The short-term physiological responses of 5 to 10-day-old calves to refeeding after 30 hours without food and up to 12 hours of transport were assessed by monitoring packed cell volume and plasma concentrations of total protein, glucose, triglycerides, urea and lactate. Samples were taken immediately before refeeding after three and 12 hours of transport and at the end of 30 hours without food, and in each case three hours later. Refeeding after fasting caused replenishment of plasma glucose concentrations to control levels and in some cases beyond. It was suggested that the overshoot in glucose concentrations, when it occurred, may have been caused by a temporary increase in insulin resistance as a result of metabolic adaptation to starvation. Refeeding after 12 hours transport also resulted in increased glucose concentrations. Thus, refeeding after transport and starvation was beneficial to the calves as it enabled rapid replenishment of depleted energy reserves.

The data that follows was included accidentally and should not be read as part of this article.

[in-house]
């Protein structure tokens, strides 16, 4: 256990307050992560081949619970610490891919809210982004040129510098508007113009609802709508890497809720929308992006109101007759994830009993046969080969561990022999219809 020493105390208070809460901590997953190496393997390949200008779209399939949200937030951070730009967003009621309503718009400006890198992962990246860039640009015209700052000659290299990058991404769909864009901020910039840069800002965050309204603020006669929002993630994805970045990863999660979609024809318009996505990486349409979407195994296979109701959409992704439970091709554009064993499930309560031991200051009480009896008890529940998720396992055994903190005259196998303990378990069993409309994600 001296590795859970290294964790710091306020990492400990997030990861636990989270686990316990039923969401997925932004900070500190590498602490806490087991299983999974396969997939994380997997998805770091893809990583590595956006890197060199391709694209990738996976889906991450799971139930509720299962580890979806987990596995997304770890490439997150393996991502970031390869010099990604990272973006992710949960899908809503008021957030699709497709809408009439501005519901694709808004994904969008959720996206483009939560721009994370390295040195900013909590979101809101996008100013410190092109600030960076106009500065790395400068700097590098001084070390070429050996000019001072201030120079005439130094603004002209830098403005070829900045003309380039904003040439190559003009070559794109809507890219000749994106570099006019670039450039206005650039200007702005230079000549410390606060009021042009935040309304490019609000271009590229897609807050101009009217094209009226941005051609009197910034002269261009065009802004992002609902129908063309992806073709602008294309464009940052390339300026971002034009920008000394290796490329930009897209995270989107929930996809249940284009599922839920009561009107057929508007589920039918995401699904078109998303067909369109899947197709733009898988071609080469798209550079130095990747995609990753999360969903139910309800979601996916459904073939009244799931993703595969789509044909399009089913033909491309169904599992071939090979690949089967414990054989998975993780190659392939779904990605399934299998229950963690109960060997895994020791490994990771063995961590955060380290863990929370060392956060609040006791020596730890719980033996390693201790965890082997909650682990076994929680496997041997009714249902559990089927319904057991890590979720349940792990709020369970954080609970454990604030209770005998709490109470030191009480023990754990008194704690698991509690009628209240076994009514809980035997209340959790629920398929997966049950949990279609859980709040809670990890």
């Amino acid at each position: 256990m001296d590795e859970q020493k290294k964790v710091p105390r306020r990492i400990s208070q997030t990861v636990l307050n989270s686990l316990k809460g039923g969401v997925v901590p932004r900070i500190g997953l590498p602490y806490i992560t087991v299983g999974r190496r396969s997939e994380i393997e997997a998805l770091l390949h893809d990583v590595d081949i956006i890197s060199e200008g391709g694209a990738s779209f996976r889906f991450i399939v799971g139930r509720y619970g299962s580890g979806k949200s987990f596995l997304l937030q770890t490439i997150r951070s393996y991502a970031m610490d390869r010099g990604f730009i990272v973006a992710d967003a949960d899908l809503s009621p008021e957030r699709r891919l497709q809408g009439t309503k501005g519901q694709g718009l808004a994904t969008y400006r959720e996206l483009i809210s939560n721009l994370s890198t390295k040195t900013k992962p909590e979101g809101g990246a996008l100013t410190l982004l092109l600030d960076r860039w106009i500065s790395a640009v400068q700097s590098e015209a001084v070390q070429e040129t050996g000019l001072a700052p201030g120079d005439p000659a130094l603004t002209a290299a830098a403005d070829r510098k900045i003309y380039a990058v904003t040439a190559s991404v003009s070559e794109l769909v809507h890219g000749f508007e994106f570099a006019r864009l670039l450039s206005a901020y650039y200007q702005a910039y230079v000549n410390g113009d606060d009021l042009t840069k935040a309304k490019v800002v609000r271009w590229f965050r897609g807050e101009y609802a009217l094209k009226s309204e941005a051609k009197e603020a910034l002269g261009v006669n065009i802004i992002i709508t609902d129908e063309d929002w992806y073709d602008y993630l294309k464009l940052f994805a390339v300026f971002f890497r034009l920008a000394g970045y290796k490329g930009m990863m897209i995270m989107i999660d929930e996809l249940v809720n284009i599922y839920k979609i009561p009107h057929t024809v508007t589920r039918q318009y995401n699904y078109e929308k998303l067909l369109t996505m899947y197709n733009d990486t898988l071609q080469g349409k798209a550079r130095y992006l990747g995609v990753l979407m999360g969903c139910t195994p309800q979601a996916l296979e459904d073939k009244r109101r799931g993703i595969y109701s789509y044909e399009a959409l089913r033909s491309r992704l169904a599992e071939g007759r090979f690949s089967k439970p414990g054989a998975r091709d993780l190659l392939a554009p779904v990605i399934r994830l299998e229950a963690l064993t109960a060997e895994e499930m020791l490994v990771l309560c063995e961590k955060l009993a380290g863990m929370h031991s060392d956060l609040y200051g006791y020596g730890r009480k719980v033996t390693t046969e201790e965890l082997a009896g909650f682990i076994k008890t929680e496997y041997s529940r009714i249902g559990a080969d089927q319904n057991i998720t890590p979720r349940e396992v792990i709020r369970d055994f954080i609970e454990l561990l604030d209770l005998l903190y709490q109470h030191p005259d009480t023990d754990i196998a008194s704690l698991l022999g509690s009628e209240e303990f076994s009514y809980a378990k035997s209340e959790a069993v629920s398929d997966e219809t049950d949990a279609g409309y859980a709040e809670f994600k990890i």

Proceedings of the New Zealand Society of Animal Production, Volume 60, Hamilton, 230-233, 2000
|Download Full PDF||BibTEX Citation||Endnote Citation||Search the Proceedings|
This work is licensed under a Creative Commons Attribution-NonCommercial-NoDerivatives 4.0 International License.